She came to us as a language tutor for our children, a friend of a friend of a friend. She was quiet and polite, gentle without that underlying anger that is so common amongst our friends here. She was a new Christian, and Jesus shone straight through those brown eyes of hers. She started in the few months between my fifth and sixth pregnancy, the ever-so-brief respite from what I later learned was antenatal depression. When the depression came again, she was there blessing us and never once judging me. She became our helper full-time and kept our home from complete chaos. Her very presence brought peace to my heart. Over the months she became a confidant, friend, and Christian encouragement. To this day her faith is an inspiration to me.
But Theavy gave our family a gift even greater than that daily much-needed cleaning: she taught my children to love Cambodians. Hurt by years of difficult cultural remarks and actions* on the part of our neighbors, my children wanted nothing to do with Cambodians. With Theavy's gentle, persistent and impartial love, each of my children learned to love and trust the people we serve.
When we moved to the village, we shed many tears over leaving Theavy. She had become a part of our family, and we will always think of her as such. We carry her love in our hearts, and it spills out of my children to our new neighbors, sprouting friendships across cultures. When God showed a young Khmer woman from the beaches of Cambodia His love, I am sure she never dreamed she would transform the lives of an American family with six kids. But He did.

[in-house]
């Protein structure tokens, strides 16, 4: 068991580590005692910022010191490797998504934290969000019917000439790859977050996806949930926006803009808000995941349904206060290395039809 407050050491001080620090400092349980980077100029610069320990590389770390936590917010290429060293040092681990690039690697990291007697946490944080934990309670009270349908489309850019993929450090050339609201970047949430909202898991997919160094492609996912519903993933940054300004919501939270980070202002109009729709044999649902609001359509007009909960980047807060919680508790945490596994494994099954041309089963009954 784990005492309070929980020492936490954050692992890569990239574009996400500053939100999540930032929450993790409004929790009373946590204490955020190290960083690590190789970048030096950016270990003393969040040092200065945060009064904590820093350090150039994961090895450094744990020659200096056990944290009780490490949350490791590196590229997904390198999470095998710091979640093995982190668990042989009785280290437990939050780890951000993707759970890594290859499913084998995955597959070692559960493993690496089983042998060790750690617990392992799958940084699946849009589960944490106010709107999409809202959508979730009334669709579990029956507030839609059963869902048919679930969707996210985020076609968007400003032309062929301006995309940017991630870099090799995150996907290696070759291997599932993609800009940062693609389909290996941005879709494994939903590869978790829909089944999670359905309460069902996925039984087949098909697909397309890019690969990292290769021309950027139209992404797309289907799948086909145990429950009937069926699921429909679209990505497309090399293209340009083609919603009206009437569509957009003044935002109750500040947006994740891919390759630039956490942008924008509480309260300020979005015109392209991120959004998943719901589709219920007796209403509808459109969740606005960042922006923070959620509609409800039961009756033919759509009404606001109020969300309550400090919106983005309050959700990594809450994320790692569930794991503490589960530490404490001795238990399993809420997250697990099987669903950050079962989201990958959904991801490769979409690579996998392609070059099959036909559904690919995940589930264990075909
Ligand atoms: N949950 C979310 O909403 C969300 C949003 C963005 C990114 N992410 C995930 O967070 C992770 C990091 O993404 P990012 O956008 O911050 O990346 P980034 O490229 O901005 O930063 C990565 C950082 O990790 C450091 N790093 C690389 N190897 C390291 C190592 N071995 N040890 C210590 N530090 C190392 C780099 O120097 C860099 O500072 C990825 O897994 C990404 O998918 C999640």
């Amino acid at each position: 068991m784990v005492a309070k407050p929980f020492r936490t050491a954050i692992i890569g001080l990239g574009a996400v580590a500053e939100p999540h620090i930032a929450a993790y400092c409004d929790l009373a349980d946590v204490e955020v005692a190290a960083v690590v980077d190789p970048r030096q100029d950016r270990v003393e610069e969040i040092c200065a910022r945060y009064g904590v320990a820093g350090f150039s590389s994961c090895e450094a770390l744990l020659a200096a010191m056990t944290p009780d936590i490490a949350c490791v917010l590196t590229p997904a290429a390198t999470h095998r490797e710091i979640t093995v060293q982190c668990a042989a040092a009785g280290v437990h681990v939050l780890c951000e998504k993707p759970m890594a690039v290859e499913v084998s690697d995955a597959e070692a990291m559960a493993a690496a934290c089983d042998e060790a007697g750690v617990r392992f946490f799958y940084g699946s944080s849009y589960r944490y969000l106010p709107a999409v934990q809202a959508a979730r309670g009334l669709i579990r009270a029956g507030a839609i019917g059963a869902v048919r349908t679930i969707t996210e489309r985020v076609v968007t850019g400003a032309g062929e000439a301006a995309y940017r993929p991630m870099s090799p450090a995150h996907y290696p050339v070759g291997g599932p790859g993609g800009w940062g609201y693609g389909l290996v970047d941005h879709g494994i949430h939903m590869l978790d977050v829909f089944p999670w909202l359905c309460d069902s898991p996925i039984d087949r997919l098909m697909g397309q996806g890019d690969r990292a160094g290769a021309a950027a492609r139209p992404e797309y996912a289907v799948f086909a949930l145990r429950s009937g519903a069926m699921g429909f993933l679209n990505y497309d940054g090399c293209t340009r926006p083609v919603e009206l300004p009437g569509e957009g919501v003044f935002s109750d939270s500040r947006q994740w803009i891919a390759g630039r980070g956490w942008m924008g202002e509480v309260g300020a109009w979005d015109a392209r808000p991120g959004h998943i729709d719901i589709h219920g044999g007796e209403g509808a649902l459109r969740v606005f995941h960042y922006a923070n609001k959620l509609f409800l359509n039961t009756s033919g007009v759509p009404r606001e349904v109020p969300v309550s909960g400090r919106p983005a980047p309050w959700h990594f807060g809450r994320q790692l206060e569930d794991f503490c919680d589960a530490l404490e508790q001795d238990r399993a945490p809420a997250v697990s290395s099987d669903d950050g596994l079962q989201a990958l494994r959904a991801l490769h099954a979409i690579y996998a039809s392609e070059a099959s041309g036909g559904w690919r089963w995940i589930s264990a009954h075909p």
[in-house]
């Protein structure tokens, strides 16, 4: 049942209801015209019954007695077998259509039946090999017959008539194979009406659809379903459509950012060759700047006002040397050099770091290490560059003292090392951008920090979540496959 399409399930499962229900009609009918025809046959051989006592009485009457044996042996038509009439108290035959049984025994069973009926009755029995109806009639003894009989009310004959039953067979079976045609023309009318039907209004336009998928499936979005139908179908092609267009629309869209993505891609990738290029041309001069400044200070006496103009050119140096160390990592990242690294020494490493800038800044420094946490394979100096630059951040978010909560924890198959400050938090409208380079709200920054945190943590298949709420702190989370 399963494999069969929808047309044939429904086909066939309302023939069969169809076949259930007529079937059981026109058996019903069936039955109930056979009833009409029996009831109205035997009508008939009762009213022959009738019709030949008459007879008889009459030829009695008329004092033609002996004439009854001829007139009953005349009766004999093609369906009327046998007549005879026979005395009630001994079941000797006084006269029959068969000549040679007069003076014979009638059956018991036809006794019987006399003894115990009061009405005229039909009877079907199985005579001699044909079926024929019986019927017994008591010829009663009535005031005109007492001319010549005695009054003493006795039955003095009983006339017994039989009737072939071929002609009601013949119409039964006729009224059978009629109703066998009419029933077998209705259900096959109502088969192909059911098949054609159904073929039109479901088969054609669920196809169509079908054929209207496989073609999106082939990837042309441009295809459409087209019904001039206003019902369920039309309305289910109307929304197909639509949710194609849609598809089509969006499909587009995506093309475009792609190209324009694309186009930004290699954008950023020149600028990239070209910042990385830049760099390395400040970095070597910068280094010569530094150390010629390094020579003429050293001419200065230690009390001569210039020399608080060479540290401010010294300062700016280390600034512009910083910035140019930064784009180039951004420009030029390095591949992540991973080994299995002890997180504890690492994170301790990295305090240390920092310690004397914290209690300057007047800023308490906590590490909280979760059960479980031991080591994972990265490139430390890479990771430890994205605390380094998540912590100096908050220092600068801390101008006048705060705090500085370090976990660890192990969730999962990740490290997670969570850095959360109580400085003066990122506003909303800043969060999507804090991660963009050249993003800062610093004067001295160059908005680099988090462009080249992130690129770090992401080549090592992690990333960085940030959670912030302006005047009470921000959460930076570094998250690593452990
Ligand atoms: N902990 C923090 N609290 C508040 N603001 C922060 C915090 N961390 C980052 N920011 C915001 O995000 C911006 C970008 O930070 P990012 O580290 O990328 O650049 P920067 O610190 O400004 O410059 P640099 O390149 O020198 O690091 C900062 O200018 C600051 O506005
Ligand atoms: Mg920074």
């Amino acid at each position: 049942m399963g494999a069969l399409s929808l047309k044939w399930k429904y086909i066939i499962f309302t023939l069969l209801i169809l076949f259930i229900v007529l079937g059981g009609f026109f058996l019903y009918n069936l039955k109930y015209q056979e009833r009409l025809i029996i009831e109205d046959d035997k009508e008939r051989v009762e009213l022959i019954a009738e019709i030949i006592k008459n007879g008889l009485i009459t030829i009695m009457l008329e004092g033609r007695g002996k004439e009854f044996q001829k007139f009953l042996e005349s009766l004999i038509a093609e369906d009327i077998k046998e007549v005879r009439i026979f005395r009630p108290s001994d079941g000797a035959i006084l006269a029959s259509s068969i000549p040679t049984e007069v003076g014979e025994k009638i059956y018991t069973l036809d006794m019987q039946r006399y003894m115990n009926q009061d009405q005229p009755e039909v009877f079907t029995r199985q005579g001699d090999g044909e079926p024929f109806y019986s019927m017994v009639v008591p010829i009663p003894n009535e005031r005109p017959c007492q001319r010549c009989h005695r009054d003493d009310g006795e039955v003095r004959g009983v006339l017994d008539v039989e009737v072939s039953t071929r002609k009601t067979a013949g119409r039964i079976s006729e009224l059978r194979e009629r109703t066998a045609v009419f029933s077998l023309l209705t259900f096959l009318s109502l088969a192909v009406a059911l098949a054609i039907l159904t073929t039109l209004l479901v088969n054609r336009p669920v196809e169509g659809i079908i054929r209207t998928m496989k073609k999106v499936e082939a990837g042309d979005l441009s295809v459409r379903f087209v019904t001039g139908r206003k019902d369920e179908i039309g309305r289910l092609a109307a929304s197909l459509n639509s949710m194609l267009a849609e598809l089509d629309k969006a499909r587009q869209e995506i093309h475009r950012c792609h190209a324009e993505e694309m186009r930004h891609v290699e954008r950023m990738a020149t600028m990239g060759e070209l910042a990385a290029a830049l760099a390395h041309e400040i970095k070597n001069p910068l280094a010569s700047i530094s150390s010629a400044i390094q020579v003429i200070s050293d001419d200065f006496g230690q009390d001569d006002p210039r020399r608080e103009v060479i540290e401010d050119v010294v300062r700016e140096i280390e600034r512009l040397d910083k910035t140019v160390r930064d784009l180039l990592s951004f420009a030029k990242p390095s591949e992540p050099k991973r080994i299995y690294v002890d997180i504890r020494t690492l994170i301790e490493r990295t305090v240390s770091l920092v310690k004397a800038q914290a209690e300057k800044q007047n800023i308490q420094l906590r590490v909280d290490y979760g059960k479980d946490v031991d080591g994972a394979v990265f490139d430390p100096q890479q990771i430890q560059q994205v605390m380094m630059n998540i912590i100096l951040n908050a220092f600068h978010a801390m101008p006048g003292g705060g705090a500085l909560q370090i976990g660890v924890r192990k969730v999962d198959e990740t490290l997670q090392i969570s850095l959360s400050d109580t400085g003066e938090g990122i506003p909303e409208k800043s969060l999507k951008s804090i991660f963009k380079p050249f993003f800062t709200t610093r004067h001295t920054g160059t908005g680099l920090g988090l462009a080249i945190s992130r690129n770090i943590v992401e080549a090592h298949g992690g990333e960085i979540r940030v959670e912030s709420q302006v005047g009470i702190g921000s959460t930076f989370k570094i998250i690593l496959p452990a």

And now, because He loved her and she loved us, our new helper loves Him, too.
Theavy, we thank you once again in light of our new helper's desire to follow Jesus. We were able to fall in love with her so easily because you taught us that helpers were worth loving like family, and family she now truly is.
*Our children were hit with bamboo sticks, constantly compared to each other ("Your sister is so much (insert adjective like prettier, smarter, etc.) than you"), grabbed and run away, hit and bruised on their backs at very young ages because they were "loved so much," and some even had to be protected from public genital touching. Healing from these incidents and trusting Khmer neighbors was nothing short of a miracle, and we know God sent Theavy to us for that purpose.